MUM student Monica Moscovici is well on her way to revolutionizing how Maharishi University composts the waste from Annapurna dining hall.
The story of MUM’s compost is one filled with turbulence. The school works to compost as much food as possible, however, the way that they’ve done this has varied. Many students have started composting groups, only to have them later fall apart due to lack of organization. Currently, Annapurna relies on an outside provider for compost production.
“A student composting group has been started many times before, but no one went through with it, so the school is reluctant,” said Monica. She is hoping to change that. Her senior capstone project aims to create a new position of Compost Coordinator. This Coordinator would organize work all over campus and create a framework for the years to come, paving the way for on-campus composting well in the future.
I visited Monica by the Argiro Student Center, behind the dining hall. There are 5 large, yellow containers of food from the day’s breakfast and lunch sitting on the loading dock. They are filled with pieces of vegetables, beans, and tortillas from today’s Mexican-themed menu. Monica and fellow Sustainable Living student Chris Youhanna load these containers into the back of a truck, and we are on our way to the campus greenhouses. Student Kim Sowinski has also been a great help in this effort.
Right now, Monica is able to get close to 40% of the wasted food from the dining hall. On a typical day, she takes anywhere between 7 and 9 containers of food – and that’s just from breakfast and lunch. Dinner currently is not taken. Plans are being made to get an even higher percentage of food.
At the greenhouses, the food is dumped into the bed of a manure spreader. Monica jumps into a small orange tractor and drives to the other side of the buildings to scoop some wood chips from a pile. She spreads them on top of the food. She and Chris will layer the food and chips every day for several days, until the spreader is full. Then, it is time to take the compost to the field where the main piles are located.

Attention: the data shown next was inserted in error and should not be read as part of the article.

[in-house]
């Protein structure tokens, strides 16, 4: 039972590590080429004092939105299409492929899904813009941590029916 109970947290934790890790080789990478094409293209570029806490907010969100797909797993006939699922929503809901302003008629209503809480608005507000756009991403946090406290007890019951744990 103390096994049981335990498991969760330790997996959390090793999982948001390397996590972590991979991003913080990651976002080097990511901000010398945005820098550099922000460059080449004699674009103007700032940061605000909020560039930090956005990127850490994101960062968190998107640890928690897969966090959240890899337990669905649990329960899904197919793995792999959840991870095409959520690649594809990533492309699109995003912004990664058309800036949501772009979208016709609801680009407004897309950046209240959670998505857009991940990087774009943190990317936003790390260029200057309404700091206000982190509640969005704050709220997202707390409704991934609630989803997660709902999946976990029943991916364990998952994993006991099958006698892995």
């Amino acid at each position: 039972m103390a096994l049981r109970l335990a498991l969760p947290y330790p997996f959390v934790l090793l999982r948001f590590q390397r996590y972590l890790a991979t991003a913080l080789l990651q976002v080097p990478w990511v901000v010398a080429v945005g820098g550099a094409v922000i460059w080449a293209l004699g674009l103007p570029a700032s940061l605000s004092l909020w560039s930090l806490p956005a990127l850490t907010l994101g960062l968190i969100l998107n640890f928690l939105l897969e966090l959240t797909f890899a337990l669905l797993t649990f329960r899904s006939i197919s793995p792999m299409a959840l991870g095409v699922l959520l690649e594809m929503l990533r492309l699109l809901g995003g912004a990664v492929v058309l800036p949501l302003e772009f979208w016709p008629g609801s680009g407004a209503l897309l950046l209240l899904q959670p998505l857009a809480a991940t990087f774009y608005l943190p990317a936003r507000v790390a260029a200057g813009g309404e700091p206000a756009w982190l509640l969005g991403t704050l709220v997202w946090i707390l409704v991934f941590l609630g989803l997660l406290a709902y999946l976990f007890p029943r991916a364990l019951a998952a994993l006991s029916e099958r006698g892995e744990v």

“I’m new at this,” she says with a laugh as she steps out of the tractor, “Steve is road legal, so he’ll drive the tractor to the field.” We take a shortcut through the woods to a farm behind campus, and are joined in just a few minutes by Steve McLaskey and his tractor. He backs the tractor up to the youngest pile, turns on the spreader, and dumps the food into place (as seen in the image at the top of this blog).
Monica sticks a thermometer into the new pile. Due to the decomposition process, compost piles reach a high heat. This one is at the ideal temperature – about 130 degrees Fahrenheit. At 160 degrees, it will spontaneously combust. This is why it is important that the compost is regularly inspected and turned. Monica records the temperature measurements in a journal filled with numbers and contemplates whether or not to cover the pile for the night.
Monica and Steve point out the new things that they’ll need to make the compost operation a booming success. A concrete slab, a compost turner, and another tractor are on the list. They are hoping that, after Monica presents her senior capstone project to the university, the campus composting program can be greatly improved and that these things will be obtained.
After seeing the new pile, we visit two that have been in place for a longer period of time. Compost takes about 3 months to mature. One of the piles isn’t quite there yet, while another is almost done decomposing and has reached a temperature of only 55 degrees. Monica scoops up some dirt from within the pile, and it has a clean and pleasant smell. It is clear that the piles are doing their job and creating fresh, healthy soil for the school to use.
If there’s one thing that’s impressive about Maharishi University, it is the drive of the students and faculty to improve not only the university campus, but also the world at large. Through her hard work, Monica is making a difference in how the entire community looks at composting.